A Manhattan dentist says pandemic-related anxiety has engendered an unusual number of cracked teeth. Rochester’s police chief has resigned over a probe into the death of Daniel Prude in police custody. And British politicians are urging a U-turn on a Brexit policy that the secretary of state for Northern Ireland openly acknowledged will break international law “in a very specific and limited way.”
Listen Up: Need a little beat to get you through the week? OZY presents your curated Hump Day Playlist, featuring the game-changing artists you love and rising stars you'll soon love. Check out this week's mix on OZY's Spotify.
6. And Today on ‘The Carlos Watson Show’
Carlos gets deep with former South Bend mayor and presidential hopeful Pete Buttigieg, who discusses the missteps of his presidential campaign, his unique story of coming out and what really went down during the 24-hour consolidation of Democrats behind now-nominee Joe Biden. Be sure to subscribe to the OZY YouTube channel to be notified when it's live — and remember, new subscribers will be entered for a chance to win an invitation to a Zoom taping with a celebrity guest!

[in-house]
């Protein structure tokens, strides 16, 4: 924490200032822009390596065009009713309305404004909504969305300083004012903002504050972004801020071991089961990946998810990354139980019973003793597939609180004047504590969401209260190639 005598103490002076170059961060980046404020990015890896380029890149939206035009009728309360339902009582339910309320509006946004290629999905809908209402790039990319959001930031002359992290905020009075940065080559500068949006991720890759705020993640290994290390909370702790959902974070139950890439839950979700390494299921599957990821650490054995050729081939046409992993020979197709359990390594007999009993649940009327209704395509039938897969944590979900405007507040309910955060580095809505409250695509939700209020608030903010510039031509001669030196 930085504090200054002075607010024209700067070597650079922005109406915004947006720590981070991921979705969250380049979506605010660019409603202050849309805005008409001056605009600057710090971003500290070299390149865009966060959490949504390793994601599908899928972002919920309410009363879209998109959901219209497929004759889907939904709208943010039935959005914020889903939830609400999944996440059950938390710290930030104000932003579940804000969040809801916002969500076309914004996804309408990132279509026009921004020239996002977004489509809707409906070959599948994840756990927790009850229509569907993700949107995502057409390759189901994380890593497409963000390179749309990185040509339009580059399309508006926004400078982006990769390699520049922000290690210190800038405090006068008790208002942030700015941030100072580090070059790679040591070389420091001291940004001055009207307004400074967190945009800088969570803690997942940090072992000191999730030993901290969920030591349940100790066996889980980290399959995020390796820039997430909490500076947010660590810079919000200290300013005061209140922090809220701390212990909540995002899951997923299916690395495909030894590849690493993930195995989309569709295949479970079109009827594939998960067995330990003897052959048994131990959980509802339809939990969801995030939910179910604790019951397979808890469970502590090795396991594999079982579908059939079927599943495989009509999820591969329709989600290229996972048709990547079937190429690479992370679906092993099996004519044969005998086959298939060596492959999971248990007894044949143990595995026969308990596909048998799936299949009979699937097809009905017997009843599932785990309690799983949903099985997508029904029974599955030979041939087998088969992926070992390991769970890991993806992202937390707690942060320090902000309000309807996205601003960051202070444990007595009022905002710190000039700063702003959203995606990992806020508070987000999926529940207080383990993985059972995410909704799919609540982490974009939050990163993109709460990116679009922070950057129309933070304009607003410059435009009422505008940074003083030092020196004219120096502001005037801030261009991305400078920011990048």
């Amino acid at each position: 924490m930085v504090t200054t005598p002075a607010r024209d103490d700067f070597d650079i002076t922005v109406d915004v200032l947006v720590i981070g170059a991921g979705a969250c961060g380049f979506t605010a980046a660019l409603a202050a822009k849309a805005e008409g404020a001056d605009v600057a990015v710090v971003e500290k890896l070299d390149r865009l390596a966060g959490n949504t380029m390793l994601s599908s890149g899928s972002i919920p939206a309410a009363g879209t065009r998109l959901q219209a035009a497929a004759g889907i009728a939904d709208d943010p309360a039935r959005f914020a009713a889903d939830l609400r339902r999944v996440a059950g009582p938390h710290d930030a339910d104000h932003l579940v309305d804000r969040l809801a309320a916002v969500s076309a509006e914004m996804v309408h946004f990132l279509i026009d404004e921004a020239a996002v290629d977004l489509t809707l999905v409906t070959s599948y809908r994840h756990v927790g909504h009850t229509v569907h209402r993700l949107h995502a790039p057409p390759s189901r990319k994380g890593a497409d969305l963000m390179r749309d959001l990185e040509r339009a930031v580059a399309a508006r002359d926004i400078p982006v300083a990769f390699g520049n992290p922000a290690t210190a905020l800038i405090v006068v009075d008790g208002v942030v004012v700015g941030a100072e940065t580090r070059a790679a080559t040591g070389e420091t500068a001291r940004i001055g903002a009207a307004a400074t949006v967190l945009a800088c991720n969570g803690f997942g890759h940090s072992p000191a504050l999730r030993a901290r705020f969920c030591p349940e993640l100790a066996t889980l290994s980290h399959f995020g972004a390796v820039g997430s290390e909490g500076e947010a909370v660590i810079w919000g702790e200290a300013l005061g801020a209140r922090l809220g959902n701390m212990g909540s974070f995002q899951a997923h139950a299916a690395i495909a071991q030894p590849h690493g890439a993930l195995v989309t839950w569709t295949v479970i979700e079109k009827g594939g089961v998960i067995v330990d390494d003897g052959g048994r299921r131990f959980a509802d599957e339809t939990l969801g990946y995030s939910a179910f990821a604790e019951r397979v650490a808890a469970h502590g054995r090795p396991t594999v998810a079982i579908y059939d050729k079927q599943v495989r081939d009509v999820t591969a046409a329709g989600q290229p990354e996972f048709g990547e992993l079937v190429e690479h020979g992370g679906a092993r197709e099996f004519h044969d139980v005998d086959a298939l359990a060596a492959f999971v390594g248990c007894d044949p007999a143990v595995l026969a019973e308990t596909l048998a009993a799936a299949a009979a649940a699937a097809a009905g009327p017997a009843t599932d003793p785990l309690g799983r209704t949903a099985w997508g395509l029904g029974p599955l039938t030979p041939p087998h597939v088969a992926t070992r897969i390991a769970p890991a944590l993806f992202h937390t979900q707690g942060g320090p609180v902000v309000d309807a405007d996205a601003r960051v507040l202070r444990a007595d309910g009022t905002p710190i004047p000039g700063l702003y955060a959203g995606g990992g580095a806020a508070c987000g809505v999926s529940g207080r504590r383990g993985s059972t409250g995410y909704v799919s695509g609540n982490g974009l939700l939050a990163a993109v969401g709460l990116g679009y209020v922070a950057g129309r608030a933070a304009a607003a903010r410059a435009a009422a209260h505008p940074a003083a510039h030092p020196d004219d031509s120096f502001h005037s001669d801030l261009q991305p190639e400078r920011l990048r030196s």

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1. Motorcycle Rally Linked to a Quarter-Million COVID-19 Cases
They went hog wild. An estimated 460,000 people attended the annual 10-day motorcycle rally in Sturgis, South Dakota, in early August — and despite warnings from health officials, most eschewed masks and social distancing. Now a not-yet-peer-reviewed study has found the superspreader event could be linked to 266,796 COVID-19 cases, or 1 in 5 of those diagnosed nationwide from Aug. 2 to Sept. 2 — and $12.2 billion in health costs. South Dakota Gov. Kristi Noem called the report, which found Sturgis responsible for a 35 percent jump in her state’s cases, “fiction.”
2. Turning the Lens of Race Toward Corporate America
Former New York Times columnist Adam Bryant spent his career interviewing execs — but with the advent of the George Floyd protests, he and collaborator Rhonda Morris saw an opportunity to make their work more urgent. “Leading in the B-Suite,” a LinkedIn interview series of profiles of Black executives, aims to make the notoriously undiverse top levels of business more accessible by discussing race with Black CEOs (like OZY’s Carlos Watson). Bryant and Morris are hopeful that the series can raise awareness of systemic racism in the corporate world and offer road maps for up-and-coming execs of color.